Eight hundred maintenance and custodial workers yesterday ended a bitter 26-day strike against the Massachusetts Institute of Technology.
In a 343-195 vote yesterday morning, the membership of local 254 of the Service Employees International Union (SEIU) accepted a new contract that includes concessions by the union on wages and by MIT on benefits.
The new contract, hammered out by MIT and union negotiators in a 12-hour bargaining session Monday, boosts the workers' wages by 7.5 per cent in each of the next two years.
The SEIU had asked for a two-year contract with 10 per cent pay raises in each year.
The new contract grants the workers increases in sick-and funeral-leave benefits, pensions and pay differentials for evening and night work.
Eighty-five members of local 184 of the Cooks and Pasty Cooks Association who work in MIT's dining halls are still on strike but may bargain with MIT this week.
MIT and the SEIU had charged each other with violations of the National Labor Relations Act. Each side filed an official complaint about the other with the National Labor Relations Board.
The SEIU claimed that MIT was not bargaining in good faith because it was refusing to negotiate on its wage offers.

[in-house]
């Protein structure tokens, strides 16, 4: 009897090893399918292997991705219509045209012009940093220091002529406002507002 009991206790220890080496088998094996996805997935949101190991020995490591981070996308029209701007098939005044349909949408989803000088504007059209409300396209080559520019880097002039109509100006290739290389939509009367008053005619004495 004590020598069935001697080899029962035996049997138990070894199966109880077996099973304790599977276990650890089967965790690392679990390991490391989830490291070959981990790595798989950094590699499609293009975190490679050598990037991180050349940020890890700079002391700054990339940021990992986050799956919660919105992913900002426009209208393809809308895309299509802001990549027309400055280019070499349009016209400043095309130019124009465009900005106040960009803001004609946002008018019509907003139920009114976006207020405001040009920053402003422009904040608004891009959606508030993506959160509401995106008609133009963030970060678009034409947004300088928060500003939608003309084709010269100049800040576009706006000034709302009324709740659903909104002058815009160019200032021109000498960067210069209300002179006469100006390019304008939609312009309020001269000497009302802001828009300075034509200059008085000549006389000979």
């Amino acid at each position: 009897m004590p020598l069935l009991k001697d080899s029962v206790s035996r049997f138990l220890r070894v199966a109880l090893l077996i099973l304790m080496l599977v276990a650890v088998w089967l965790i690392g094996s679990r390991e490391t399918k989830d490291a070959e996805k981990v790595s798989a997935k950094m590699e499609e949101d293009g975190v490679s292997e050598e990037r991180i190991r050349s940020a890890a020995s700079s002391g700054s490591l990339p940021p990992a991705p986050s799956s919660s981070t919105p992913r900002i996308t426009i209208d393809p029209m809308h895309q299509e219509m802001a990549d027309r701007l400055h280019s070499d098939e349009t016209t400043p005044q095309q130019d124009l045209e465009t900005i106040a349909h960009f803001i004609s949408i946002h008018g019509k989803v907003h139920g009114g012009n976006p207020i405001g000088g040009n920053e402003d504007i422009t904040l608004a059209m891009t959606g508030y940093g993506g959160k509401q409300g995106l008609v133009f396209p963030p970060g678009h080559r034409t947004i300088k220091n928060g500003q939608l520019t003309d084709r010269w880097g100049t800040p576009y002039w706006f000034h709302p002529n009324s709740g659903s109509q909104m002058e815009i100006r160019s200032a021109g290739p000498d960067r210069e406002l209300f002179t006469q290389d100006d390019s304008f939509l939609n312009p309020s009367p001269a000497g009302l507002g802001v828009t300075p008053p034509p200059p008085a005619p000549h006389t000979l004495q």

MIT charged the SEIU with engaging in "illegal strike activity including acts of physical assault, threats of personal harm, destruction of property, vandalism, mass picketing and blockage of entrance."
The strike forced MIT to stop all mail pickup and delivery, outgoing shipping, and custodial and cleaning services.
The benefits the new contract grants include:
A 1-per-cent hike in the pay differential between work in the night and evening shifts and in the day shifts;
An option allowing retiring employees to collect cash compensation for unused sick leave they have accumulated;
A $1 increase in the per-month employee pension rate, from $6.50 to $7.50;
Up to three days off with pay for funerals; and
Full tuition benefits for children of union members who attended MIT.